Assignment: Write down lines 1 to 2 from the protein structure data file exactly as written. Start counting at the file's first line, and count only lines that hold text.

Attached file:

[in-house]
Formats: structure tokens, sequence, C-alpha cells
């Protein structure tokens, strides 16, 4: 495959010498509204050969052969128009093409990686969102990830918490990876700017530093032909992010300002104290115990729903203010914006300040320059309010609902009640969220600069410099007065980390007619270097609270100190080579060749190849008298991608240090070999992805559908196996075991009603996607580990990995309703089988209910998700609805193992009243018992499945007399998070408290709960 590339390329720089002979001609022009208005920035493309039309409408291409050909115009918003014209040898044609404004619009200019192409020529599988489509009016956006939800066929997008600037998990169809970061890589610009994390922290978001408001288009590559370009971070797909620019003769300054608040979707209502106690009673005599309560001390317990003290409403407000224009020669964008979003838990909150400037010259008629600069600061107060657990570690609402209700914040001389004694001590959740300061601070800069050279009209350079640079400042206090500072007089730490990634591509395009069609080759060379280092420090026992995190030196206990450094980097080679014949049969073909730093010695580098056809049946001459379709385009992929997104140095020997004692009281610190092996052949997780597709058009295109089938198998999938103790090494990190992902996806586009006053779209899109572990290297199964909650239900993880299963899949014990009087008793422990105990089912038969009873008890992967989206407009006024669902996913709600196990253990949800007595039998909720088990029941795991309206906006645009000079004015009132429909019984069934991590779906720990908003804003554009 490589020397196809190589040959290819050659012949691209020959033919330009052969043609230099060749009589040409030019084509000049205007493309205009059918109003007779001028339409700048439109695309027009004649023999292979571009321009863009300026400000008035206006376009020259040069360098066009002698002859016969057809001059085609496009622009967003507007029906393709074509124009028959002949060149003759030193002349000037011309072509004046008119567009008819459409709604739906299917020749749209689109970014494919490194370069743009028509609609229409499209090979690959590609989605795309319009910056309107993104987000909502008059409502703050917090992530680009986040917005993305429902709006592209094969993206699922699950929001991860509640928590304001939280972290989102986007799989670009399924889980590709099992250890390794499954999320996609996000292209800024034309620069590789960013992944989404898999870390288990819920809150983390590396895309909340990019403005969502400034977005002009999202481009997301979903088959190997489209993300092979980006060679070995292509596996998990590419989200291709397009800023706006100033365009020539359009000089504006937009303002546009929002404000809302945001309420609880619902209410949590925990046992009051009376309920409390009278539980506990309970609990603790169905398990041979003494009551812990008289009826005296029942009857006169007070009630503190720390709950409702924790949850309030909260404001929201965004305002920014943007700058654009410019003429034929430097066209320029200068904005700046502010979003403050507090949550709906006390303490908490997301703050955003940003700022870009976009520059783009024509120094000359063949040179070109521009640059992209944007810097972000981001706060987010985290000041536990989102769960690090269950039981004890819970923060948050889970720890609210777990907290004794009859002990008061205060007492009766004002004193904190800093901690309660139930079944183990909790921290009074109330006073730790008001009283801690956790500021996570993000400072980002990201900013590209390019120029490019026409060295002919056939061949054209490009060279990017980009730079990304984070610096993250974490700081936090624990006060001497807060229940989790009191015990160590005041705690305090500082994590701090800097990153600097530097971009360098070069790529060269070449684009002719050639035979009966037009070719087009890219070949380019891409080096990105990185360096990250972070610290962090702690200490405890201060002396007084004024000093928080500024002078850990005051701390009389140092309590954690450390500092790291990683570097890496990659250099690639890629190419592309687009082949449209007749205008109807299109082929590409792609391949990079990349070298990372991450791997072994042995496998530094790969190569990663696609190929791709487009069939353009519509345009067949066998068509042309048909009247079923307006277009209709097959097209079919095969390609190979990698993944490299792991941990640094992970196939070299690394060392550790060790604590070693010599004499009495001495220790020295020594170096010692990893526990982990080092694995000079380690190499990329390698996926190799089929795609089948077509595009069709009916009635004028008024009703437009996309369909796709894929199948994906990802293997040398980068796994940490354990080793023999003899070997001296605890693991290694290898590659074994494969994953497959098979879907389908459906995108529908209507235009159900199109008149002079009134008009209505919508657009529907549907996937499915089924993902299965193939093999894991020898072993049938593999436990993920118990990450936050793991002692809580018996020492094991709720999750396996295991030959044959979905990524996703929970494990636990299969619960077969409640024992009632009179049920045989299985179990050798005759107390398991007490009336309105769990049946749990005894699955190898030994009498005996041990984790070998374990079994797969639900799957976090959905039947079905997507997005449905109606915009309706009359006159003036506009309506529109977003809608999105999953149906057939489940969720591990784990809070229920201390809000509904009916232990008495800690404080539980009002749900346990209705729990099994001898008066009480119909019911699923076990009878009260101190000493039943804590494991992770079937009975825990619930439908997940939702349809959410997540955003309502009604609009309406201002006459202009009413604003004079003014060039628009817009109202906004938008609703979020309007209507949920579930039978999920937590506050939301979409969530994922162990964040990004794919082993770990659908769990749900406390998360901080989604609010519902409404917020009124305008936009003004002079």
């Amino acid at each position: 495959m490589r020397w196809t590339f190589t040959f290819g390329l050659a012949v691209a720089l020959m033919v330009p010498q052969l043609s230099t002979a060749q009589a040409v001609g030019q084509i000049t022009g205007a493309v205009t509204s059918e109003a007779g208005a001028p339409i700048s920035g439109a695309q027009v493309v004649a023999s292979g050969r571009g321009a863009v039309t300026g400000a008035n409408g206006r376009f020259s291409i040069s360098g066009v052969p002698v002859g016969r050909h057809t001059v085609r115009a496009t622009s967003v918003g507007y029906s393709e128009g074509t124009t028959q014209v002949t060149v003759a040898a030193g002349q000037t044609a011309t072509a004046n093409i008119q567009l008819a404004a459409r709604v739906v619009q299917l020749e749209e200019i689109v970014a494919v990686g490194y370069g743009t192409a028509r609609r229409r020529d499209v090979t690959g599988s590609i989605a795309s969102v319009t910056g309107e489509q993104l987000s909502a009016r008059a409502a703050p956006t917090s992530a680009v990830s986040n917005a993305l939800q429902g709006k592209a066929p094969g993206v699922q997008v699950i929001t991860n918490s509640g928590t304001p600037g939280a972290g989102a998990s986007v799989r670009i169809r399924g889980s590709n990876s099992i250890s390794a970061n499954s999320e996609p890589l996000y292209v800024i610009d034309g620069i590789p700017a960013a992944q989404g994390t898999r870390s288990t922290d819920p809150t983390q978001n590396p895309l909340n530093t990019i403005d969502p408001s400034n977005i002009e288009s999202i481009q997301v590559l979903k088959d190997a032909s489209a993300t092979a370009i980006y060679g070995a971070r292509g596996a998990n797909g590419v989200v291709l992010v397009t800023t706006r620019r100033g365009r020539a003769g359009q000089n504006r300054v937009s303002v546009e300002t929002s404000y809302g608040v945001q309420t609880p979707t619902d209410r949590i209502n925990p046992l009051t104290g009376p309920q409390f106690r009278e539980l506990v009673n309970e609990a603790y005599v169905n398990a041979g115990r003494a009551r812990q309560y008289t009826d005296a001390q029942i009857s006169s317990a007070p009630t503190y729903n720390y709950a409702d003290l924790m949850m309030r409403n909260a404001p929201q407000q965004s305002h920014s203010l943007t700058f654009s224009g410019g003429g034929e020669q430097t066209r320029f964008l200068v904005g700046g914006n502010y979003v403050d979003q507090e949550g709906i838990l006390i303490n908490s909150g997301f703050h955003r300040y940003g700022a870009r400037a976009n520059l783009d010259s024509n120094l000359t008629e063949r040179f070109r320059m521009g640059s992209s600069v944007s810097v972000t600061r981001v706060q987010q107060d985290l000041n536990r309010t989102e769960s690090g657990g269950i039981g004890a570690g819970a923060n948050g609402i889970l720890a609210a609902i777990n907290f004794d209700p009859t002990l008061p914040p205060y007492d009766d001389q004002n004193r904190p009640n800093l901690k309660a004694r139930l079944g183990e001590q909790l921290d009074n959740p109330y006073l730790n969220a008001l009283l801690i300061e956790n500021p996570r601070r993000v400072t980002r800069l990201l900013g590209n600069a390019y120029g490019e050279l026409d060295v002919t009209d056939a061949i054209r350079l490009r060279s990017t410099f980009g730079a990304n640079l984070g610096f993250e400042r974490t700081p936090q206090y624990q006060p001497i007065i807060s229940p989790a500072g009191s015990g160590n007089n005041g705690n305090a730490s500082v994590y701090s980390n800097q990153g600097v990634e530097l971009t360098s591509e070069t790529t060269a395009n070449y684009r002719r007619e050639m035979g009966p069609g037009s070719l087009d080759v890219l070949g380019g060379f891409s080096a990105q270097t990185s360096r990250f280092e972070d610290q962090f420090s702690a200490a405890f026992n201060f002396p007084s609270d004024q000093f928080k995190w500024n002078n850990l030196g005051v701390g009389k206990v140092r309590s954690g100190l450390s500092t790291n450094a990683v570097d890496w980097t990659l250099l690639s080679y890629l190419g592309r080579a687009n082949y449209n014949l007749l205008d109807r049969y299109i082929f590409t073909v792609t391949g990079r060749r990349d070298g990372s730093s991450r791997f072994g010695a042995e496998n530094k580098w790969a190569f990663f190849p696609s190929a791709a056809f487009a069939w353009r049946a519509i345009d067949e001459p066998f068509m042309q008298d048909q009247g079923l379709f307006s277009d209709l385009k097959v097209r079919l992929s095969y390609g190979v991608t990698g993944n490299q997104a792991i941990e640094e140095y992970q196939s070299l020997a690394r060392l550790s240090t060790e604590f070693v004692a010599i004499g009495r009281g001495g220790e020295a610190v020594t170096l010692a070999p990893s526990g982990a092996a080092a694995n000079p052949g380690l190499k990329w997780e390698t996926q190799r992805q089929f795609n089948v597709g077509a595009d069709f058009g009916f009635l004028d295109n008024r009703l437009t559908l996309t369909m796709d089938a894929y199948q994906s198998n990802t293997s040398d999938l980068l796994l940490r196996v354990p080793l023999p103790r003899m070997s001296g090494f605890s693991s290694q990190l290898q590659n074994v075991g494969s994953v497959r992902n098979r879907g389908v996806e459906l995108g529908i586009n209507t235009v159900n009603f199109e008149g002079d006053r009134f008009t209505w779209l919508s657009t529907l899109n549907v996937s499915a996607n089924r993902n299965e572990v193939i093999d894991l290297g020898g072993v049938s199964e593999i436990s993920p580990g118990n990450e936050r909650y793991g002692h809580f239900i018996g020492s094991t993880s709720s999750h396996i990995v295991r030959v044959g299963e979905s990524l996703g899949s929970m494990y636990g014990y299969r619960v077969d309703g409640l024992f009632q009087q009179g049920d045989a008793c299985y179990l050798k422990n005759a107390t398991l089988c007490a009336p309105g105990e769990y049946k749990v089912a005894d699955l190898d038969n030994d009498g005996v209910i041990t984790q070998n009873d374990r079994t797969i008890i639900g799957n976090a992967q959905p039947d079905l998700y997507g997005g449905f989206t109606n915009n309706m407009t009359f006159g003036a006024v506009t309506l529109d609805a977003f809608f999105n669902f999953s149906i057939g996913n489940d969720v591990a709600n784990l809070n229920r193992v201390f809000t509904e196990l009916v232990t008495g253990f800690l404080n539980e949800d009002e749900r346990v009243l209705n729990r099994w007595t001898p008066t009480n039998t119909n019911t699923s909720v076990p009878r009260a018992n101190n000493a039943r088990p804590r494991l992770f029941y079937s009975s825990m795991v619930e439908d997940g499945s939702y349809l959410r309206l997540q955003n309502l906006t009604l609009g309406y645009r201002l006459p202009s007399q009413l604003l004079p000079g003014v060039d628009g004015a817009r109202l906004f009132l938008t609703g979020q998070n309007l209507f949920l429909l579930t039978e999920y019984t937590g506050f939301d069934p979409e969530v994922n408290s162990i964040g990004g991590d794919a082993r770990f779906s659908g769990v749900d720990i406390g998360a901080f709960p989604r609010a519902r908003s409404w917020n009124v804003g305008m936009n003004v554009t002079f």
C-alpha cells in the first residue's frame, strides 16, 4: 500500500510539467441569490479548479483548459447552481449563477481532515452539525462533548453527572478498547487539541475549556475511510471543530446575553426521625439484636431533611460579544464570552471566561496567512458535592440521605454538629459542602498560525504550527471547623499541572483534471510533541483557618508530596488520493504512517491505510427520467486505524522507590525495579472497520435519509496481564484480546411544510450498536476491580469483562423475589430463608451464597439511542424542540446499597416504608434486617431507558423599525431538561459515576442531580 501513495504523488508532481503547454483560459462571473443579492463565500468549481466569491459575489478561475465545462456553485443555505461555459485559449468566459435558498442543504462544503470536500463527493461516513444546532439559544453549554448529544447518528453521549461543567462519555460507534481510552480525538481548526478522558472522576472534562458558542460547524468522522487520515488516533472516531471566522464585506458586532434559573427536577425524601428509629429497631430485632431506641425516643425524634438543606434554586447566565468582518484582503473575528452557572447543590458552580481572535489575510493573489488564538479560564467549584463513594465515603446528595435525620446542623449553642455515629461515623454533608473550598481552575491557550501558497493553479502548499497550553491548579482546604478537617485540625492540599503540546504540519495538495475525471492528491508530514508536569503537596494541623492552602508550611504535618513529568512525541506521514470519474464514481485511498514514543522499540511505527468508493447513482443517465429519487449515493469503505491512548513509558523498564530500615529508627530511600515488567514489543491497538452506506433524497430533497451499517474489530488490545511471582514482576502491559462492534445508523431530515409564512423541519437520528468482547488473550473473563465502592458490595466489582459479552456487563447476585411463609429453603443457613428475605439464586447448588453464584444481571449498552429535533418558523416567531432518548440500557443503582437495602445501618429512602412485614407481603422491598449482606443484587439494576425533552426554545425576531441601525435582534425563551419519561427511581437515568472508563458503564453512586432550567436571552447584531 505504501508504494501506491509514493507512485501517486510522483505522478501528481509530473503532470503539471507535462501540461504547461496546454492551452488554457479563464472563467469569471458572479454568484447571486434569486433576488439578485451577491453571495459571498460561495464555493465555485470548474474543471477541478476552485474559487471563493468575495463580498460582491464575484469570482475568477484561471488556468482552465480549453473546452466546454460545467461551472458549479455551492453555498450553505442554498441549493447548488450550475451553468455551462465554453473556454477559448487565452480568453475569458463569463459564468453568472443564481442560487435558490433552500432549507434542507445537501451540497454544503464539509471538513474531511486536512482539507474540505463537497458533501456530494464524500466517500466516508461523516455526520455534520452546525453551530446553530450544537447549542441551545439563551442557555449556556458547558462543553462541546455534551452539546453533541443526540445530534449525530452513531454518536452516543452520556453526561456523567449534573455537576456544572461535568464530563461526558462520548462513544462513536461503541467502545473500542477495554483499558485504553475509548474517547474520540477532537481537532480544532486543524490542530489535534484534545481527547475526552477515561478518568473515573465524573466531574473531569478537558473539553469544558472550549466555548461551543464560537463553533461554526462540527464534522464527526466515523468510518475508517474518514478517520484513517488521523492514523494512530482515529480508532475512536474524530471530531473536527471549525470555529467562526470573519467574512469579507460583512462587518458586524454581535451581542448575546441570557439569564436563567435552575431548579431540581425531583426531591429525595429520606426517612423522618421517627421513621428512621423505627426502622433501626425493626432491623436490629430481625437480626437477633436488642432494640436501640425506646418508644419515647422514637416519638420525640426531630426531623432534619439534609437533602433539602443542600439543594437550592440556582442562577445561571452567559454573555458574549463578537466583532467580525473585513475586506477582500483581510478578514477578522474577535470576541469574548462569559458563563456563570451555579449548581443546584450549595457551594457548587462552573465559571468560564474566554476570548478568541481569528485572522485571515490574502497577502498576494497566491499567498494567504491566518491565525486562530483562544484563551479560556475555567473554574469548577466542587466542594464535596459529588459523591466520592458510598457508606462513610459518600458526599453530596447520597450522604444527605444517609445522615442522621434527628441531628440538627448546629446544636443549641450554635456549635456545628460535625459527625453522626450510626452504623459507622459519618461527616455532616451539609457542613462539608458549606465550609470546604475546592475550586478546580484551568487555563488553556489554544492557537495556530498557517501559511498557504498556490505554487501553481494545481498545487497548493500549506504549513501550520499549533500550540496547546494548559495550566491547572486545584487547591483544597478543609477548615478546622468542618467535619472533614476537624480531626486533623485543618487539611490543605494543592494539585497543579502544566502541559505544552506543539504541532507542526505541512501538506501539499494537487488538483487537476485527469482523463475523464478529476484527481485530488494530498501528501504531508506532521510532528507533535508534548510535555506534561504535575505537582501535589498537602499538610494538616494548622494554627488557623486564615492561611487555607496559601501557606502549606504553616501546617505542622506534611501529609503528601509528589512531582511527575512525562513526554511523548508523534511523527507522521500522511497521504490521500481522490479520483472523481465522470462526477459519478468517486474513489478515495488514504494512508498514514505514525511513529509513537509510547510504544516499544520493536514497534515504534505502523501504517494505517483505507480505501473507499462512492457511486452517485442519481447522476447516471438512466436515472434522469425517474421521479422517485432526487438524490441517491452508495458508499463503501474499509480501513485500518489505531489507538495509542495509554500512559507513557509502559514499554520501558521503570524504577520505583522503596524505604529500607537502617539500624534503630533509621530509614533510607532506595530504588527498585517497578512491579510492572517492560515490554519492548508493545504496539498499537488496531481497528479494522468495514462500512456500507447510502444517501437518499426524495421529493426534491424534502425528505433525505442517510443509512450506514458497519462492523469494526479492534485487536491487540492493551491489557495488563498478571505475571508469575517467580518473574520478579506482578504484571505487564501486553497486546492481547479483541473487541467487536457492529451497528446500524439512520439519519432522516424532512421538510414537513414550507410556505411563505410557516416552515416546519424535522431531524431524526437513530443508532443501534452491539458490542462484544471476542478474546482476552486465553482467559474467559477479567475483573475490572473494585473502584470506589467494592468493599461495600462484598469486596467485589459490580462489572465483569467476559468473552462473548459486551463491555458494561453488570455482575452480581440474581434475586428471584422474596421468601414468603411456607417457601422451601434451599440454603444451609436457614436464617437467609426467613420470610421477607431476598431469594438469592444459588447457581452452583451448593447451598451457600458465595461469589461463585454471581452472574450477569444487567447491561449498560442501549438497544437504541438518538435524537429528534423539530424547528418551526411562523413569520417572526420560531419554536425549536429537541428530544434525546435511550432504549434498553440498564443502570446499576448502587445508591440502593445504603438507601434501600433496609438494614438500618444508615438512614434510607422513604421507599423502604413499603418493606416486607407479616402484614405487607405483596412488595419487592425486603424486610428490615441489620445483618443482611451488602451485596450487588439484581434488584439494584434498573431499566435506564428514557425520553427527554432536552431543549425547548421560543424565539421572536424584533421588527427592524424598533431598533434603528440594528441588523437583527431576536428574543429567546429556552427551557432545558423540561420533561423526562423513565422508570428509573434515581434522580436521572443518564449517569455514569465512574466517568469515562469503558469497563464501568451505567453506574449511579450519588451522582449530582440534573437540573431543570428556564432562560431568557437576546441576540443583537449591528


[in-house]
Formats: structure tokens, sequence, C-alpha cells